Advice for private tenants

It’s useful to know the rights and duties you and your landlord (or managing agent) have when you live in a privately rented home. Make sure you have a tenancy agreement and that you understand the terms. For example, your landlord has a legal obligation to put your deposit into a protection scheme. Find out more about landlord obligations.

It’s the landlord’s duty to maintain the property and carry out repairs. You should speak to them when you have a problem. It’s also their duty to make sure the property meets safety standards. You’re entitled to 24 hours’ notice from your landlord before they visit the property.

Tenants’ rights and rights of occupation

It's good to know when you rent a home what your rights and duties are and also what's expected of your landlord. 

You can find out more details and advice about being a private tenant on the GOV.UK - Private renting and Shelter websites.

If you need any more help, you can contact us online or call us.

Homes needing repairs

It's the landlord’s duty to maintain the property, carry out repairs and make sure the property meets safety standards. Your landlord should give you 24 hours’ notice before visiting the property.

If your landlord has refused to carry out a repair, or they take too long to carry out repairs, you can report this to us using our online form. We can inspect the property and contact the landlord to talk about the repairs.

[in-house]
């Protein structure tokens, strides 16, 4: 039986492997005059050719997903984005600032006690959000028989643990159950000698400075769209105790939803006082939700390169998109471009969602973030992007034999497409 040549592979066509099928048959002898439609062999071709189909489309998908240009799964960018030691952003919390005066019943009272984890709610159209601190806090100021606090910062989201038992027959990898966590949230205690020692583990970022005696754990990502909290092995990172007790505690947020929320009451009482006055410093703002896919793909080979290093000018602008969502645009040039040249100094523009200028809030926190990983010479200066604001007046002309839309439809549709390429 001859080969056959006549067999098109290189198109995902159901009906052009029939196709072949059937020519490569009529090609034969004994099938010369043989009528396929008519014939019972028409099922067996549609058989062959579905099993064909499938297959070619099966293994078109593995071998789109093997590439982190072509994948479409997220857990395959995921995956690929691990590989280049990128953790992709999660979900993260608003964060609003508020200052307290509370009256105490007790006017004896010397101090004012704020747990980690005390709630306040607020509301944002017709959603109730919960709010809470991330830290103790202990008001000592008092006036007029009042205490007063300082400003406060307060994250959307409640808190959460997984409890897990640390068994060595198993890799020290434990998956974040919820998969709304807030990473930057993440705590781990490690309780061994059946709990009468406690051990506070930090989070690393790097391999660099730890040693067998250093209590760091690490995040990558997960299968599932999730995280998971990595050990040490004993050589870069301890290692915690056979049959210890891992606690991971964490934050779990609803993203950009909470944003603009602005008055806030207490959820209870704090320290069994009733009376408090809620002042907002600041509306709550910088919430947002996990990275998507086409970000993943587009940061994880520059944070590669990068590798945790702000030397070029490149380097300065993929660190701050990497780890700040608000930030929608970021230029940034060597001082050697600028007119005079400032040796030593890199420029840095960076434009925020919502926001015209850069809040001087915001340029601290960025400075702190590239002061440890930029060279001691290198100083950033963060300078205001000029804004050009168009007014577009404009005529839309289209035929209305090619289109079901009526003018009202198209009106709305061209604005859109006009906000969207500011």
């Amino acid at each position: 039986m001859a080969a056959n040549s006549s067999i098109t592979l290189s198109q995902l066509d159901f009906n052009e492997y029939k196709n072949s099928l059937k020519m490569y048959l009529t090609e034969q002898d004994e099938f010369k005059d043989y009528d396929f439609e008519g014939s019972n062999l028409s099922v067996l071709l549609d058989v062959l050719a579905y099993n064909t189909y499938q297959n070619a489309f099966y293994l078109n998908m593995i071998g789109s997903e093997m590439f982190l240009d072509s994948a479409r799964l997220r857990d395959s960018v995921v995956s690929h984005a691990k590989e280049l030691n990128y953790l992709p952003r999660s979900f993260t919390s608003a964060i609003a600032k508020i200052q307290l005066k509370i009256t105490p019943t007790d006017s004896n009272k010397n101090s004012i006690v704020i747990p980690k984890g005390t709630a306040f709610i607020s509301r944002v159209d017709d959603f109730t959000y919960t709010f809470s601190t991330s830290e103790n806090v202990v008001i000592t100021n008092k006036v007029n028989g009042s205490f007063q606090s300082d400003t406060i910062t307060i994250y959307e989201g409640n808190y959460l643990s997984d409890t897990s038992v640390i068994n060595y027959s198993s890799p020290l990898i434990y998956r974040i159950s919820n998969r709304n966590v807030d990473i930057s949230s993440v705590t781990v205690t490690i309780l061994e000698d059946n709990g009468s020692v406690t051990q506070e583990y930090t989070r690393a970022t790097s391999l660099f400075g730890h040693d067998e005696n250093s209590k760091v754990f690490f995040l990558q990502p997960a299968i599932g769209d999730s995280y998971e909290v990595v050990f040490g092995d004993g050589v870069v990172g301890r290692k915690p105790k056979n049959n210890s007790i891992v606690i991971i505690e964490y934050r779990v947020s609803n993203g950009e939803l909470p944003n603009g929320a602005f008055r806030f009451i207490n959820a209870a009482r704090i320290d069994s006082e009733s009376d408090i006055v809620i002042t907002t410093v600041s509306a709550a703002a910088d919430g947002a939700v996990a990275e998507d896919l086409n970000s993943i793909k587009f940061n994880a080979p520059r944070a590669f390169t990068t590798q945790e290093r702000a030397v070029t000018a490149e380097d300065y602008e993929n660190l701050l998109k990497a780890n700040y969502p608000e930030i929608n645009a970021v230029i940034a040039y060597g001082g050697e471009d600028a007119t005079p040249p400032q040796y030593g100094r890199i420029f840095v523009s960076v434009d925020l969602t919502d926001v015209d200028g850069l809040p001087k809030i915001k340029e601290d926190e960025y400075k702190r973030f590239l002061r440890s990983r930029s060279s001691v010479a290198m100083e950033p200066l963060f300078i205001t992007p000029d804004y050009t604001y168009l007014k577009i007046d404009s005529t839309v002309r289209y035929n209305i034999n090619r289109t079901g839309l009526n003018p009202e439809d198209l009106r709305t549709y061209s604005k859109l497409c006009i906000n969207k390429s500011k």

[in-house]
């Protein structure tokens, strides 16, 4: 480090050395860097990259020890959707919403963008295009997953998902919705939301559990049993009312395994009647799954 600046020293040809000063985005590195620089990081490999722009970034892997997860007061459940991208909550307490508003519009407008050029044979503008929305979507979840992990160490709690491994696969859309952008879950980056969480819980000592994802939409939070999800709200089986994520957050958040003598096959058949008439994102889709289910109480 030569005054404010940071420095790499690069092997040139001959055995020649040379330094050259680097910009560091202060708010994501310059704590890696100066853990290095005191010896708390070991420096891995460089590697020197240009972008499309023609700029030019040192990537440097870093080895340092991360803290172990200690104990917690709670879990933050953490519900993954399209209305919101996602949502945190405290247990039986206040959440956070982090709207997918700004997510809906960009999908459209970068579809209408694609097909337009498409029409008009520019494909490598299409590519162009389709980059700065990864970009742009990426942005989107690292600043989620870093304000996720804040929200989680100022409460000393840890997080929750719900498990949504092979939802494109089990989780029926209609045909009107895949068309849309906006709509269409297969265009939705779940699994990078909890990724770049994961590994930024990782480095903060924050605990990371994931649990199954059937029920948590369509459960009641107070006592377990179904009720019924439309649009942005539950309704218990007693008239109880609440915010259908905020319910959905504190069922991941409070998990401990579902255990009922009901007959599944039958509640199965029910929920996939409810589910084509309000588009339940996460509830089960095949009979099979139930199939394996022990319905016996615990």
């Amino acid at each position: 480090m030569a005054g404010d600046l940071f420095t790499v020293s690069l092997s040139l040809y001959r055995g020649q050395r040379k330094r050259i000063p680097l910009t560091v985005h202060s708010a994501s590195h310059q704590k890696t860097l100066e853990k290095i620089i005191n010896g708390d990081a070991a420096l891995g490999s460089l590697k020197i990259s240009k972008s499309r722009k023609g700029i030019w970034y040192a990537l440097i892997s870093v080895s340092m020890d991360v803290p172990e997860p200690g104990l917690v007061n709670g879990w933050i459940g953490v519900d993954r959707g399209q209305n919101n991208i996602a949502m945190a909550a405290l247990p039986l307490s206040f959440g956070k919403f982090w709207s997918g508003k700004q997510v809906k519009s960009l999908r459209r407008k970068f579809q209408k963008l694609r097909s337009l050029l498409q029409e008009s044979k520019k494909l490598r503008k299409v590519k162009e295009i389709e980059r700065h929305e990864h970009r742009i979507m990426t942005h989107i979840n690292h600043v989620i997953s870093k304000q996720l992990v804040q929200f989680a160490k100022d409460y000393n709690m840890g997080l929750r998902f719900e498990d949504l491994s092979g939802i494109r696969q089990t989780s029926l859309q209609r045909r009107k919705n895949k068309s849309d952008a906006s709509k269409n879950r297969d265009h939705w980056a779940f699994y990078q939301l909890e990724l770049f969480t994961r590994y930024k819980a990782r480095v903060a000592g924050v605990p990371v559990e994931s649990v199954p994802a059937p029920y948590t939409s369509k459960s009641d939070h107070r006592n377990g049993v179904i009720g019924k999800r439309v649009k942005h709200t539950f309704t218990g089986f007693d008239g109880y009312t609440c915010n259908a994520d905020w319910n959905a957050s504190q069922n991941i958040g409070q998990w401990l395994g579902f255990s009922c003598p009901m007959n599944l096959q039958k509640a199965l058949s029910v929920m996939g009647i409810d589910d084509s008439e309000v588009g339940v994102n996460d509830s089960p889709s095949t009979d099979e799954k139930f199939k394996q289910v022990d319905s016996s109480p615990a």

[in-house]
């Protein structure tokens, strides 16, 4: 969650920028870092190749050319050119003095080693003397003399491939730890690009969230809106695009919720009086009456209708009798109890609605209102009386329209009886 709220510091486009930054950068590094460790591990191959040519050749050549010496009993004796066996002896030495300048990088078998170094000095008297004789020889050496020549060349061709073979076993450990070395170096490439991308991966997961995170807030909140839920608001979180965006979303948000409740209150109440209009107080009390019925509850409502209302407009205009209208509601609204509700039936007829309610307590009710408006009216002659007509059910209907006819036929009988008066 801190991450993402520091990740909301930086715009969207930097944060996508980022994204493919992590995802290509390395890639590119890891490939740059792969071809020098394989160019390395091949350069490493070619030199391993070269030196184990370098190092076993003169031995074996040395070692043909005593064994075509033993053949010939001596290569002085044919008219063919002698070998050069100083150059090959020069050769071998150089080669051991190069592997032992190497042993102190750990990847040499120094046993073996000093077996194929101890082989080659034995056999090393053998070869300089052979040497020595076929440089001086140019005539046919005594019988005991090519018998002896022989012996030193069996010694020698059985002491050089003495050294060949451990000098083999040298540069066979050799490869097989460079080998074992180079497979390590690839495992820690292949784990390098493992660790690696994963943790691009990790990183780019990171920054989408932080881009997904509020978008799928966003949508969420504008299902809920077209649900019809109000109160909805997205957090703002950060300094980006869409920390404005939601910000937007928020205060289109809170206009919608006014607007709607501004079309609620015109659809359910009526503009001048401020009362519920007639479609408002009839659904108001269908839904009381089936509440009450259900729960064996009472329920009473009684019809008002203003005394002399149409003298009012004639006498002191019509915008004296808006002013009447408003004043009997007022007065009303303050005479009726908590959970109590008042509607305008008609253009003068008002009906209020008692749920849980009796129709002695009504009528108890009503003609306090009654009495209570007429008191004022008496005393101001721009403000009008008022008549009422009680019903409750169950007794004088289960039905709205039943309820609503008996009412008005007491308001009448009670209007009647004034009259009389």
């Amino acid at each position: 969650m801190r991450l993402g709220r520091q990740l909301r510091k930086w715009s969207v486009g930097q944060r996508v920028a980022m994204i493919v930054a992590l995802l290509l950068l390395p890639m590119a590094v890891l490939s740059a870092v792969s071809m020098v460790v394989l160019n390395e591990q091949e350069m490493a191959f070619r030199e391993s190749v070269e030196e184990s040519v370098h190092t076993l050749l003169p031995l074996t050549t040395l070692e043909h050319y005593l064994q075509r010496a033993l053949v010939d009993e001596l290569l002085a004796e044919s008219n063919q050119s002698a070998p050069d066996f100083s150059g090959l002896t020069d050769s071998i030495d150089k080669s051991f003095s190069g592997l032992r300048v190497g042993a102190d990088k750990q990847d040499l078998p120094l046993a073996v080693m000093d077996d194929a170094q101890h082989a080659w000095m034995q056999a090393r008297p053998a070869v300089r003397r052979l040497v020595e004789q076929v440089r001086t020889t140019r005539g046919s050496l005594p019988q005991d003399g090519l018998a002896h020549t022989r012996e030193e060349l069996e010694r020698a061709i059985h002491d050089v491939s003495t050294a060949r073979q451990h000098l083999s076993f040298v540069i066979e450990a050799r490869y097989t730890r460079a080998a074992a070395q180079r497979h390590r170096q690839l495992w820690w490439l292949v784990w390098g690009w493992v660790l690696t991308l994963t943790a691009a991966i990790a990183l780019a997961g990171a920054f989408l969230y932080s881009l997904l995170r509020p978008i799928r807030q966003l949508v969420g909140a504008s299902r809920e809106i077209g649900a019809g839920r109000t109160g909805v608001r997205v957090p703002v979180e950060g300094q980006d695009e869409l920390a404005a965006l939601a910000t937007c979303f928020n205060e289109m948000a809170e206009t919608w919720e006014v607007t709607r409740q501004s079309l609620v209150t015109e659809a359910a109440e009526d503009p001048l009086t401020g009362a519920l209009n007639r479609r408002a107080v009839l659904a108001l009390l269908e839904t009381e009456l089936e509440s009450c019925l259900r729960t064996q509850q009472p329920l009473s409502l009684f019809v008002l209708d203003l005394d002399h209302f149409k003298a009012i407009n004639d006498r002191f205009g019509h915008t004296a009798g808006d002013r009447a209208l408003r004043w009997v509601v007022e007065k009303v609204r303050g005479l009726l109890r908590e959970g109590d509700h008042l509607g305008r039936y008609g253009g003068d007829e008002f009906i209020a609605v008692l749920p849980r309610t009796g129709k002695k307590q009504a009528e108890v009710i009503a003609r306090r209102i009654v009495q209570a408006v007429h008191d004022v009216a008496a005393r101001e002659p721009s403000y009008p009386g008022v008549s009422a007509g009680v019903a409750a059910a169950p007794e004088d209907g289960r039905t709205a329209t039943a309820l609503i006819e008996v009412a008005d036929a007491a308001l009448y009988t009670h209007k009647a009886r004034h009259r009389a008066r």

Find out more information about electrical safety standards your home needs to meet.

Energy efficiency and keeping your home warm

As a tenant you have a right to live in a home that’s adequately heated. All rooms (including kitchens and bathrooms) should have fixed heating which are capable of achieving an internal temperature of 18C when it’s freezing outside.

It's a legal requirement for all dwellings in the private rented sector to have an Energy Performance Certificate (EPC). The Energy Efficiency (Private Rented Property) (England and Wales) Regulations 2015 established a minimum level of energy efficiency for houses in the private rented sector. This is known as MEES (Minimum Energy Efficiency Standard).

If the property has an EPC rating of F or G it would be unlawful to let them in the private rented sector. This came into effect from 1 April 2020.